UMWA’s Roberts comments on EPA’s new Carbon Pollution Standards


APRIL 25, 2024


UMWA’s comments on EPA’s new Carbon Pollution Standards

[TRANGLE, V.A.] Commenting on the release of the Environmental Protection Agency’s (EPA) new carbon emission standards for coal-fired power plants, the United Mine Workers of America (UMWA) International President Cecil E. Roberts issued the following statement today:

“We are analyzing the potential impact of this rule on our membership and will have more to say after that analysis is completed. At first glance, however, this rule looks to set the funeral date for thermal coal mining in America for 2032 – just seven and a half years away – along with the hundreds of thousands of jobs that are directly and indirectly associated with it.

“EPA says that coal-fired power plants can continue to operate until 2039 if they co-fire with 40 percent natural gas. I do not think any will do so, due to technical and legal constraints, including the cost and availability of natural gas.

“I also have deep concerns regarding the technical feasibility of implementing fully commercial Carbon Capture and Storage (CCS) technology by the deadline of 2032, especially given the exceedingly slow pace of the administration’s implementation of the Bipartisan Infrastructure Law’s funding for the construction of coal-fired CCS demonstration plants. CCS technology is simply not for prime time.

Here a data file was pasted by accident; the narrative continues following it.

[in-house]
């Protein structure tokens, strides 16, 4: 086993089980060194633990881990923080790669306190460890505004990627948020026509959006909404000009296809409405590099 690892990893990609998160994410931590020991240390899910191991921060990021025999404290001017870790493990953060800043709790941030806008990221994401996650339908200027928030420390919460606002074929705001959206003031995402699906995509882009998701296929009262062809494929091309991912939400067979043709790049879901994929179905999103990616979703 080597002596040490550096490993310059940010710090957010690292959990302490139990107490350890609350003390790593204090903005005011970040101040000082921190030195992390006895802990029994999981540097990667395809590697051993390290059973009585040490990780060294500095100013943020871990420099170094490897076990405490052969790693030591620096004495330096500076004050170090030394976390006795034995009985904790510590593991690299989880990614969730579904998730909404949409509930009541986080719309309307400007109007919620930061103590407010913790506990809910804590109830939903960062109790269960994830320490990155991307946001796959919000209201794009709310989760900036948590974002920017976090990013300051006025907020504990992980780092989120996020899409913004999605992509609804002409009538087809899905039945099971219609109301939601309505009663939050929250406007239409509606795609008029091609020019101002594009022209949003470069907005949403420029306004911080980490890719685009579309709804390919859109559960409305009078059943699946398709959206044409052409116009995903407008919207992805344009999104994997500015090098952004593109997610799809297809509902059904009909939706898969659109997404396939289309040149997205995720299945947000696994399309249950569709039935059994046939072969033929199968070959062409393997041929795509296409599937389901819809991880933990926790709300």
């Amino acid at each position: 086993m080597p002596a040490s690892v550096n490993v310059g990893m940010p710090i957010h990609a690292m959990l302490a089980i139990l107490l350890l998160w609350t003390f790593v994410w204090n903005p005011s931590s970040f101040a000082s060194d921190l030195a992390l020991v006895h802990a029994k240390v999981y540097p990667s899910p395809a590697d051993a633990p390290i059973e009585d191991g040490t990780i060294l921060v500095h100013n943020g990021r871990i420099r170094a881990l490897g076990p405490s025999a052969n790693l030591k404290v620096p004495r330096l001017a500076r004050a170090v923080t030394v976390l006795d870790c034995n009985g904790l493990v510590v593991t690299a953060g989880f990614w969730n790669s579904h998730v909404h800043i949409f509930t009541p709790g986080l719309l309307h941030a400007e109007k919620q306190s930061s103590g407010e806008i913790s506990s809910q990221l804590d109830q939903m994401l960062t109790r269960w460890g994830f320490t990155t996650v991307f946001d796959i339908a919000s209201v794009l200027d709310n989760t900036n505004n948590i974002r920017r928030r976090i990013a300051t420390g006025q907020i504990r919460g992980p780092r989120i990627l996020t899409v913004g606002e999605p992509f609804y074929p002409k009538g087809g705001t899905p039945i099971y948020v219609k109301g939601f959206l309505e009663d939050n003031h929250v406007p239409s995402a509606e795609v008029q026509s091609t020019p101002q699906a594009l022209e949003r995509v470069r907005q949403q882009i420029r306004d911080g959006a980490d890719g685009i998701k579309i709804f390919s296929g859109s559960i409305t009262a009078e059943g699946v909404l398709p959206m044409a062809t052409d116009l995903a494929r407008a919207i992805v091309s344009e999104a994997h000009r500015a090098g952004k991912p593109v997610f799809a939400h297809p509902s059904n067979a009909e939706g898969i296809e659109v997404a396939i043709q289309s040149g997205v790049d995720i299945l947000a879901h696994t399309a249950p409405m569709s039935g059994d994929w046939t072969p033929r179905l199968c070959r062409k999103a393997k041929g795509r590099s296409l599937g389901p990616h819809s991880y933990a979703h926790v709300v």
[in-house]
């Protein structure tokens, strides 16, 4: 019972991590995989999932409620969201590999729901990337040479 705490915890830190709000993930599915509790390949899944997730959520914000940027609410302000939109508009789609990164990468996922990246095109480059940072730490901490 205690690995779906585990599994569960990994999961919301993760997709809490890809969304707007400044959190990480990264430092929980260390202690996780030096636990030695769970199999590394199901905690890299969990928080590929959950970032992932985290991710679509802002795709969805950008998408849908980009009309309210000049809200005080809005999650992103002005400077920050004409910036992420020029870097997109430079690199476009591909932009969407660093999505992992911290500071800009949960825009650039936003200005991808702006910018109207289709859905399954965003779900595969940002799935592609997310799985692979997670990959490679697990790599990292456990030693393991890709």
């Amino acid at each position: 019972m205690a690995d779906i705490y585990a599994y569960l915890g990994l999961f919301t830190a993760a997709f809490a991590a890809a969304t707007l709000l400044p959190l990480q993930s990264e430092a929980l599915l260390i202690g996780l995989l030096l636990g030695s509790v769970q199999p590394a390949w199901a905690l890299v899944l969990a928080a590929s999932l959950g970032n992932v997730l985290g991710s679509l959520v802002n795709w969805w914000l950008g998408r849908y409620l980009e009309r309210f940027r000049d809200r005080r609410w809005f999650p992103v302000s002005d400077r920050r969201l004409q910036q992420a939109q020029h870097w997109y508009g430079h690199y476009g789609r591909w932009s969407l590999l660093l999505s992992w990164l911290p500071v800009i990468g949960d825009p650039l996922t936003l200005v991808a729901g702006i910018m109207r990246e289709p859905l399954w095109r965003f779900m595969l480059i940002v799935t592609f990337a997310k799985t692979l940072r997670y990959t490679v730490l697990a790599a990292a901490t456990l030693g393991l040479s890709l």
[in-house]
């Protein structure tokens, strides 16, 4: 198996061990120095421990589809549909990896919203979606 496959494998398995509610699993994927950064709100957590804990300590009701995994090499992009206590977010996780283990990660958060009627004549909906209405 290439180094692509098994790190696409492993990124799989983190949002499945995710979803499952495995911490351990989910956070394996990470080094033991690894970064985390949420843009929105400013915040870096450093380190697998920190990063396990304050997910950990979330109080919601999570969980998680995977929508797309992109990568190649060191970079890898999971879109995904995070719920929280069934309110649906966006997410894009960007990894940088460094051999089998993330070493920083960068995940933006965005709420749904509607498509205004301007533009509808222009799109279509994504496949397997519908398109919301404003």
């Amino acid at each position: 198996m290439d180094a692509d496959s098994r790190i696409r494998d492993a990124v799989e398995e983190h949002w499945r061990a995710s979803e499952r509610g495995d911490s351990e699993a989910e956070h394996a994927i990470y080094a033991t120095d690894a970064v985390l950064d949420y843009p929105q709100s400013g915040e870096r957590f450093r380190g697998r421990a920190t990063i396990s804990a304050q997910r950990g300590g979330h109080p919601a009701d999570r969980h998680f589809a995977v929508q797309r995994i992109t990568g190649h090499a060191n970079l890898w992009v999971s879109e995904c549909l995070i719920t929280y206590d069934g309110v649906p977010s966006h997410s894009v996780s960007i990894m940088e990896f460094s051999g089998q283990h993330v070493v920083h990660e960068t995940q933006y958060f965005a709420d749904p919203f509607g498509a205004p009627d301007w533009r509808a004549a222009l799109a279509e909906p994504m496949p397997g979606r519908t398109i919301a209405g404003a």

“As an organization dedicated to safeguarding the livelihoods of our members, our aim has always been and will always be ensuring that they have jobs and financial security. We recognize the importance of reducing carbon emissions. However, it is crucial to ensure that any proposed solutions are both practical and achievable within the given timeframe.

“During this entire process, we have long said that any effort to eliminate coal jobs must be matched with similar efforts to create jobs in the same communities. That is simply not happening. Despite many promises, the pace of bringing new high-quality manufacturing and production jobs to the coalfields has been glacial. I am not aware of a single dislocated coal miner who has been hired as a result of legislation or other initiatives put in place over the last several years.

“Rushing the closure of coal-fired power plants will both jeopardize the reliability of the nation’s power grid and threaten the livelihoods of our members. This frankly does not fulfill the administration’s promises to coalfield communities. We will continue to seek ways to keep our members, their families, and their communities whole.”